forever Jung: a review of The Electric Coma Dream by Matthew Gillies

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Title: The Electric Coma Dream

Author: Matthew Gillies

Genre: Horror

Publisher: Flinch Publications

Pages: 323 pages

Price: $18.95 Can

image courtesy of Matthew Gillies

Some books are set in a dystopian future, some inhabit a mythical wild west, and some take place in a galaxy far, far away. The Electric Coma Dream takes place in the world of Carl Jung, turning his symbolic archetypes into literal characters inhabiting the mind of a troubled woman named Anastasia, whose heroin overdose puts her in a coma.

The novel alternates between memories of Anastasia’s brutal life, the efforts of a Good Samaritan trying wake her, and the adventure quest she undertakes to find herself, within the confines of her long nightmare.

The storyline of Anastasia’s life before the coma provides the most compelling parts of the novel. Gillies presents these memories as a series of out-of-the-frying-pan-and-into-the-fire episodes, some of which are familiar to anyone who has ever had a bad friendship or relationship, and others that are creepily surreal.

One of the early stories from Anastasia’s life features a BSDM relationship that is abusive for real-real and not merely for play-play. That section is an uncomfortable read partly because of the emotional pain that the protagonist endures, but mostly because that depiction of BSDM is overused and largely inaccurate, and the girl’s name is Anastasia. Maybe the reference to a specific best-selling book series that shall not be named (about an innocent named Anastasia and her boyfriend who misuses BSDM as an excuse for being a dangerous creep) was on purpose, but nothing about the lyrical prose of Electric Coma Dream implies tongue-in-cheek. Keep reading though, because the best story from Anastasia’s past comes soon after that episode, and while I don’t want to give spoilers, let’s just say it plays out like something from an odd and gleefully dark (is there any other kind?) Tarantino movie.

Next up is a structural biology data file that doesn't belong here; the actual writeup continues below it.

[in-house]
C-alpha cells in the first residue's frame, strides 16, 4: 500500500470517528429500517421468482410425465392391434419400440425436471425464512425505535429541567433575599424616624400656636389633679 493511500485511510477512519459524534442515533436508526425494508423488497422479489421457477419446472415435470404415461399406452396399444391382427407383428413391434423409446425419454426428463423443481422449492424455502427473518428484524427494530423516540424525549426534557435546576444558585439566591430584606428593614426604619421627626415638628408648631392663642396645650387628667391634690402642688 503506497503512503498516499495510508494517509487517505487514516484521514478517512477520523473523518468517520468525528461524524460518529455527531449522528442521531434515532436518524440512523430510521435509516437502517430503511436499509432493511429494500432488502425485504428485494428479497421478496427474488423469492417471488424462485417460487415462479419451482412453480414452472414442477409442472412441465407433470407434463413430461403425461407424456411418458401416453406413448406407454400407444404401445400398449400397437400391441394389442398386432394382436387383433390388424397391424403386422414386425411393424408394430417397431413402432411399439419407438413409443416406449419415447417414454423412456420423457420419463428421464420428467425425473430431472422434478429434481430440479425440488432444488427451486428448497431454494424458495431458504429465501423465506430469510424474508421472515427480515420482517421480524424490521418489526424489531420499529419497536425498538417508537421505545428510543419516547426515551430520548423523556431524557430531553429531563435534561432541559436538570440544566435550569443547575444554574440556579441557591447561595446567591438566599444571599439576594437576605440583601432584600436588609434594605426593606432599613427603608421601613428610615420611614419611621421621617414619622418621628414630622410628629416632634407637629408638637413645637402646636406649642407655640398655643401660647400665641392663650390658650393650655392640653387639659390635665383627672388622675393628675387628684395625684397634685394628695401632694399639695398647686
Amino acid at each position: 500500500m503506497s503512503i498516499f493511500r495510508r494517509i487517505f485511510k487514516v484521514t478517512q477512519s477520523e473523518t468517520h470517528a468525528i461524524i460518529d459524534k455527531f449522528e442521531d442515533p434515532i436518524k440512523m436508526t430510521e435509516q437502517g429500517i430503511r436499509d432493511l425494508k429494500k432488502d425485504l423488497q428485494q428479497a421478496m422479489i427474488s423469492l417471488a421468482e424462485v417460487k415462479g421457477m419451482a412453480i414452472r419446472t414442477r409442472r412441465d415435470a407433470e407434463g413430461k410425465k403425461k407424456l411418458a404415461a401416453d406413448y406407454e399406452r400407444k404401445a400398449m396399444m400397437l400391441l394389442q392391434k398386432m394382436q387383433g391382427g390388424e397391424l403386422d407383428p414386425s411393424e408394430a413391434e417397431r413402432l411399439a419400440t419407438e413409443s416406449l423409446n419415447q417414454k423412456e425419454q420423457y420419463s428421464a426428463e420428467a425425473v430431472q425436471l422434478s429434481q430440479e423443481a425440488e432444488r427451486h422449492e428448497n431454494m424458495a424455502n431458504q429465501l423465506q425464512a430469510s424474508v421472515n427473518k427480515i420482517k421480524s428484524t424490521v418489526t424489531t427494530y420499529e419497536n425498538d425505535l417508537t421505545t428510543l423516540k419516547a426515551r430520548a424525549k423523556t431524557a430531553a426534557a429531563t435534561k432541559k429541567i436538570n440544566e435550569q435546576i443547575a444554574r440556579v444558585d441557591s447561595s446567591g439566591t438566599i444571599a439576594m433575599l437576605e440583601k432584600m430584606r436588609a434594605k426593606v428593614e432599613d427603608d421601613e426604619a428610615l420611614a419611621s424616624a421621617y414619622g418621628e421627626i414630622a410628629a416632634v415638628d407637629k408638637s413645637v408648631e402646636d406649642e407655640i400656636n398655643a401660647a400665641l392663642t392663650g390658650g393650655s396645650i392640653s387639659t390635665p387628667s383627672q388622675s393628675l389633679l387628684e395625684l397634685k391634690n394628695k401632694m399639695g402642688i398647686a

On top of the Jungness of Anastasia’s coma world (or within it, because archetypes are archetypes) there is also a significant helping of Alice In Wonderland (made abundantly clear with each new character, then lampshaded, and then sort-of abandoned) and Little Red Riding Hood. The story of Sleeping Beauty is there too, but that’s implied by the entire concept of the novel. Anyone with a soft spot for fairy tales will quickly find and appreciate the references.

Gillies includes everything and the kitchen sink in his debut. On the one hand, it makes the whole thing a bit busy, on the other hand, it means there is something for every psychological horror fan. In any case, The Electric Coma Dream has a satisfying ending that doesn’t leave any story thread untied.

As G.K. Chesterson famously said, “Fairy tales are more than true — not because they tell us dragons exist, but because they tell us dragons can be beaten.” Nightmares like Anastasia’s also may be more than true, and can only be beaten by a genuine awakening.

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